Club Carnegie of Israel

L-E-V pummels theater walls with fine dance and street music.

Political activism has gotten so fracturous — possibly because it is so ignored by politicians — that radicals on the left have turned against their strongest potential allies. It was seen when unofficial Black Lives Matter protesters shut down a Seattle Bernie Sanders rally in August. Such is the sad state of political activism that it cannot see its targets clearly, but those people are a fringe sort, to be sure. Three or four protesters stood outside Portland State University’s Lincoln Hall on opening night of L-E-V’s three-night run, holding placards demanding we “boycott Israel” for that nation’s occupation of Palestinian communities — a legitimate grievance. It’s silly however because White Bird presents probably more Israeli dance companies in dissent of Israel’s militaristic society than any other presenter in Portland. Moreover, the performance from L-E-V is apolitical and multicultural, embodying the hopeful future of Israel through dance.

Six dancers performed: two Americans, one Guadalupan, one Swede, one Japanese, and one Israeli (note: zero Arabs). The troupe, split evenly male and female, are choreographed by Sharon Eyal of the famous Batsheva Dance Company. Their movement is fused to electronic music by Ori Lichtik and the lighting of Avi Yona Bueno (Bambi). The co-creator of the company, Gai Behar, is known for throwing great parties, and for curating arts events. Taken together as L-E-V, they offer a brilliant, sexy, virtuosic, interdisciplinary package.

Promo image for “Sara” by Christopher Dugga

Two pieces are perfromed in a 60-minute program called SARA | KILLER PIG. The opening, “Sara” clocks at 13 minutes, which is followed by “Killer Pig” (45 minutes) without more than a costume and lighting break. The pieces pair together nicely with continuous movement and energy, under haunting light, dressed in body-conforming costumes.

“Sara” begins with the troupe in black latex and slick sculpted hair; this reminded me a little too much of Mike Myer’s Sprockets, a spoof of avant-garde German television, but that association faded. The music kept pulling me in, seducing me through its expression of dance. As the vocals came on, dancer Rebecca Hytting lip-synched them almost becoming a narrator to the piece, staying to the side under faint spotlight. I thought by the end that it would make a great music video, were it filmed in a studio. For what this troupe is capable of, that piece was merely a warm-up.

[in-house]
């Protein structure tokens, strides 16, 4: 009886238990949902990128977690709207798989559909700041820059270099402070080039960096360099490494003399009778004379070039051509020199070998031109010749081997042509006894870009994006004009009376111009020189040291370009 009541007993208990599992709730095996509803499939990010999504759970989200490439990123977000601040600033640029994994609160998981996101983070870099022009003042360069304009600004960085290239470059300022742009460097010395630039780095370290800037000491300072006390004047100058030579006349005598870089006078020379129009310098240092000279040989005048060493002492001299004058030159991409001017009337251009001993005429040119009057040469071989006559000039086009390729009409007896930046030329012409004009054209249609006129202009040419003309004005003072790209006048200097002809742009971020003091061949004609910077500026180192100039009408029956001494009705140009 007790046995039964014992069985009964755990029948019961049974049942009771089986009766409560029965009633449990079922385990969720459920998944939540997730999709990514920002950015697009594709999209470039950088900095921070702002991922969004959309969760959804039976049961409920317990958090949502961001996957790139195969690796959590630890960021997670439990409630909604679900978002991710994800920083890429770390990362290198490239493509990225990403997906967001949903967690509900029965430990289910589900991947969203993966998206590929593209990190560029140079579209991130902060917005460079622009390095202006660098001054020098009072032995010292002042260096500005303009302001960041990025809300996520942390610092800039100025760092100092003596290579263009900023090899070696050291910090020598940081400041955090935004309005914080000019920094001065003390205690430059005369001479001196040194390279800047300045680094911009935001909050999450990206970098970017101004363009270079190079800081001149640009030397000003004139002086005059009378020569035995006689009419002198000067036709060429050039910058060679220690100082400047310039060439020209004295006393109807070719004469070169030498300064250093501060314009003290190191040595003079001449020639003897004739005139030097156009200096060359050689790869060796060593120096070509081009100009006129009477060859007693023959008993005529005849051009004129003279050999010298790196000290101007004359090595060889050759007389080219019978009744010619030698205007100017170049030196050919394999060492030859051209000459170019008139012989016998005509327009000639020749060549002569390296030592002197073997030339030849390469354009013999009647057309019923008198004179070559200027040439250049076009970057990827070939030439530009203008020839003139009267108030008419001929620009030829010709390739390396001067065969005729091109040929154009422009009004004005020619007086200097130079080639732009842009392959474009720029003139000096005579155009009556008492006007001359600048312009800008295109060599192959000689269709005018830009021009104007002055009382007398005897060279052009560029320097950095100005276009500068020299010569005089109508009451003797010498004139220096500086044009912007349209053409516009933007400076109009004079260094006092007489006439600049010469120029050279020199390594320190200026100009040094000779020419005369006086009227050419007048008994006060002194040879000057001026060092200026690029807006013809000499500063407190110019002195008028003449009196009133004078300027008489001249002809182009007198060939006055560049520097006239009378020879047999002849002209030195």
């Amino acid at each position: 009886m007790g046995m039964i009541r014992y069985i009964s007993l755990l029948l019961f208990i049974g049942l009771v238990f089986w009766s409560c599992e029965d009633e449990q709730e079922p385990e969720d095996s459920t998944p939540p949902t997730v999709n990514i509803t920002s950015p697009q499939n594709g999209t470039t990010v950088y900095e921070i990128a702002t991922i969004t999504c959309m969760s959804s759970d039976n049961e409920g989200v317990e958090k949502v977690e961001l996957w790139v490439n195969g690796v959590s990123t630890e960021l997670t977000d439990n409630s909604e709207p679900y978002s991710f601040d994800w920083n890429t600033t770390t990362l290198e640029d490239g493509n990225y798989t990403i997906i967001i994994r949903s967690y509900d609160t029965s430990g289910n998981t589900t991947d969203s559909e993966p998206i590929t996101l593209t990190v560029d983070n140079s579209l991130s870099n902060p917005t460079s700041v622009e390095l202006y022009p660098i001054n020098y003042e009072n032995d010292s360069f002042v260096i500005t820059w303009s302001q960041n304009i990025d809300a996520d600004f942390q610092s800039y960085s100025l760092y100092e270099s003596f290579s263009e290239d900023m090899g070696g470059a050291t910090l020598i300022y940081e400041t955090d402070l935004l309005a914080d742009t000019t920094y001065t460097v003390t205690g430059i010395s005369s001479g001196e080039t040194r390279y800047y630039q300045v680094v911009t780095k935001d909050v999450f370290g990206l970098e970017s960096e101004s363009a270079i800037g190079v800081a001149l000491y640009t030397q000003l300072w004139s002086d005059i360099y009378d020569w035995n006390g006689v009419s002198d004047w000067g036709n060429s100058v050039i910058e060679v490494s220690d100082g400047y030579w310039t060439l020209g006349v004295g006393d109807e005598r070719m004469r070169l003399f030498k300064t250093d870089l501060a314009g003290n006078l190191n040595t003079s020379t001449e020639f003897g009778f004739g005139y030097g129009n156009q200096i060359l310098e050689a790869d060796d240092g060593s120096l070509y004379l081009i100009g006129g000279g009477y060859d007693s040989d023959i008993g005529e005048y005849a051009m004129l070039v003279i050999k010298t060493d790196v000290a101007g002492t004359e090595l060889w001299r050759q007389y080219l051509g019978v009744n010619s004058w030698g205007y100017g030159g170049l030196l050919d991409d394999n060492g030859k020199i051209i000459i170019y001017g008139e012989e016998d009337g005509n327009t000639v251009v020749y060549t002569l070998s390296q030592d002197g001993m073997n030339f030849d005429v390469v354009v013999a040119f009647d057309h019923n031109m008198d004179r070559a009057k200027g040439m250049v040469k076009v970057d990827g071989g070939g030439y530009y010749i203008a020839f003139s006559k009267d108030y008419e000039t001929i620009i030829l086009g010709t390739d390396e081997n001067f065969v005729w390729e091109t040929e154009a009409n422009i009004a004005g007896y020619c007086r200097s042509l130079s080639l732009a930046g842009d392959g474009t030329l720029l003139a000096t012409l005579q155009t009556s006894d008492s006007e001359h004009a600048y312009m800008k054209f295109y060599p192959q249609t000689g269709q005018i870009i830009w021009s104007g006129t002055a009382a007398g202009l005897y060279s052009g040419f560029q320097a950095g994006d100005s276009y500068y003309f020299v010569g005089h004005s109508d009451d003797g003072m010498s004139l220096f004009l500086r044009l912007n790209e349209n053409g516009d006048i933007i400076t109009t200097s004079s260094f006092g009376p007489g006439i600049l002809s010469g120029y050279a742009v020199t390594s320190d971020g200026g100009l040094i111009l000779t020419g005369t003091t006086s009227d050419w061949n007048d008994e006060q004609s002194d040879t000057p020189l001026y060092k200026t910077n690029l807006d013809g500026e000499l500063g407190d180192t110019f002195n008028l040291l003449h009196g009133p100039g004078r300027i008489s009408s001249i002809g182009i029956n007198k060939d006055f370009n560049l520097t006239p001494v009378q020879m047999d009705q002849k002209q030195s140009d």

Rebecca Hytting in "Killer Pig"
Rebecca Hytting in “Killer Pig”

“Killer Pig” begins with fleshy-translucent biblical-looking one-pieces; women covered their breasts while men exposed theirs. This music came off more like a terrific DJ-set than a score. Ori Licktik is present at live shows, reinterpreting his sound each time, allowing for improvisation. The dance takes off, never letting up, dancers becoming more heroic as they should be more exhausted. Rebeca Hytting slides into perfect splits, then contorts herself until she looks like a strange creature. My partner let out a painful moan as if she were attempting it herself.

Keren Lurie Pardes is the youngest seemingly uncorrupted member, yet when given the spotlight, she turns into the most seductive of the lot, even when granting fair trial to the men. Everyone to their own personality, no step looked identical between them; each had their own sensation of intensity and groove to guide them. It never looked messy though — totally solid.

Bambi and his lighting might be the unsung hero of this work however, because it was seemless. I noticed few light changes, yet moods were constantly evolving. Sometimes I focused long enough to catch subtleties, but much like a calculated DJ set, those moods blend and mix and cross-fade into one another and you don’t really notice until you’re in the middle of a different song. Similarly, there would be a new formation by the dancers and whatever lighting followed them wasn’t obvious, nor was their change into that formation obvious.

To be honest, I spaced out, gleefully absorbed visually while encased in thought. Although L-E-V seems like a highly intellectual gang of hyper-creative collaborators, it doesn’t have enough philosophical meat to really impress on me beyond the night. I am definitely following Ori Licktik to hear all his music though. I would be stoked to see L-E-V again or any of these dancers or creators in other projects another time.

As contemporary art has always challenged work that has life only in a vacuum, protected by the walls of the theatre from outside social grievances, it makes sense that street influences are being brought in more every year. It is a joy to see virtuosic ballet moves in fusion with the grunting motions of club music. From the most liberal political viewpoint, the theatre musn’t be the televison of the elite, and I think L-E-V is motivated in drawing new audiences there, so it will be compelling to see this project evolve. A show of great dance, delicious music, and seductive visuals does in fact make terrific television for everyone.

SARA | KILLER PIG is presented by White Bird Dance and runs October 16 and 17 at Lincoln Hall. More information is provided from the links below.

Sean Ongley

By Sean Ongley

Co-Founder of THRU Media. A background in non-profit, music, and radio preceded my ambitions here. Now, I aspire to produce new media and publish independent journalism at this site and beyond.

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